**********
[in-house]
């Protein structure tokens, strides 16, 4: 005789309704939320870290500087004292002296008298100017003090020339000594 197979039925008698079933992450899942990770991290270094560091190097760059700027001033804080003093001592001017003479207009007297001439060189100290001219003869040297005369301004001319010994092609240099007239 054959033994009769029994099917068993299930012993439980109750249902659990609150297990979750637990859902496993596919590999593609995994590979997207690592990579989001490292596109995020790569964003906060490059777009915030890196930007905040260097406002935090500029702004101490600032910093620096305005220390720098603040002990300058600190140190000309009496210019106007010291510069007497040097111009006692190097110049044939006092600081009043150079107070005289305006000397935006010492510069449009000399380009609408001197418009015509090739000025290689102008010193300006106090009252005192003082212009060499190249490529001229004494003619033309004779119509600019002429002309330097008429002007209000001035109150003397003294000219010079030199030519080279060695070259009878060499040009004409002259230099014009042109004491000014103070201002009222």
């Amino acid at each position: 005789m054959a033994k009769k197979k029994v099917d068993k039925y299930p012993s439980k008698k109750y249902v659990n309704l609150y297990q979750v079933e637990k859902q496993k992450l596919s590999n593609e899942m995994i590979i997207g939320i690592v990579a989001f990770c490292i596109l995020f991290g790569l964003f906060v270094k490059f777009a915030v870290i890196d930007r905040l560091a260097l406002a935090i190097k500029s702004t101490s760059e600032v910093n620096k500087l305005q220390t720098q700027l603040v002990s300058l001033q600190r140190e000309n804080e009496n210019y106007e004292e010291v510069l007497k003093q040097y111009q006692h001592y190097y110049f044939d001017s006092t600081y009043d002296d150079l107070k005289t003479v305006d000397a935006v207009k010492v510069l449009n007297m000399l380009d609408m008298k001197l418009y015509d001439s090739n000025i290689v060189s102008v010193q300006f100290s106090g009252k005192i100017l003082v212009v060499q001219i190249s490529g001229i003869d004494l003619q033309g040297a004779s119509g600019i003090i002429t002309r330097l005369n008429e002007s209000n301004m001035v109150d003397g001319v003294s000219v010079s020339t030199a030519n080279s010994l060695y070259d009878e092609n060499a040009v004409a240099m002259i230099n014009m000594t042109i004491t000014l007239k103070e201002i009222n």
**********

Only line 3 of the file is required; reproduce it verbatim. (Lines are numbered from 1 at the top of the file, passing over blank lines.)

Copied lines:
């Amino acid at each position: 005789m054959a033994k009769k197979k029994v099917d068993k039925y299930p012993s439980k008698k109750y249902v659990n309704l609150y297990q979750v079933e637990k859902q496993k992450l596919s590999n593609e899942m995994i590979i997207g939320i690592v990579a989001f990770c490292i596109l995020f991290g790569l964003f906060v270094k490059f777009a915030v870290i890196d930007r905040l560091a260097l406002a935090i190097k500029s702004t101490s760059e600032v910093n620096k500087l305005q220390t720098q700027l603040v002990s300058l001033q600190r140190e000309n804080e009496n210019y106007e004292e010291v510069l007497k003093q040097y111009q006692h001592y190097y110049f044939d001017s006092t600081y009043d002296d150079l107070k005289t003479v305006d000397a935006v207009k010492v510069l449009n007297m000399l380009d609408m008298k001197l418009y015509d001439s090739n000025i290689v060189s102008v010193q300006f100290s106090g009252k005192i100017l003082v212009v060499q001219i190249s490529g001229i003869d004494l003619q033309g040297a004779s119509g600019i003090i002429t002309r330097l005369n008429e002007s209000n301004m001035v109150d003397g001319v003294s000219v010079s020339t030199a030519n080279s010994l060695y070259d009878e092609n060499a040009v004409a240099m002259i230099n014009m000594t042109i004491t000014l007239k103070e201002i009222n």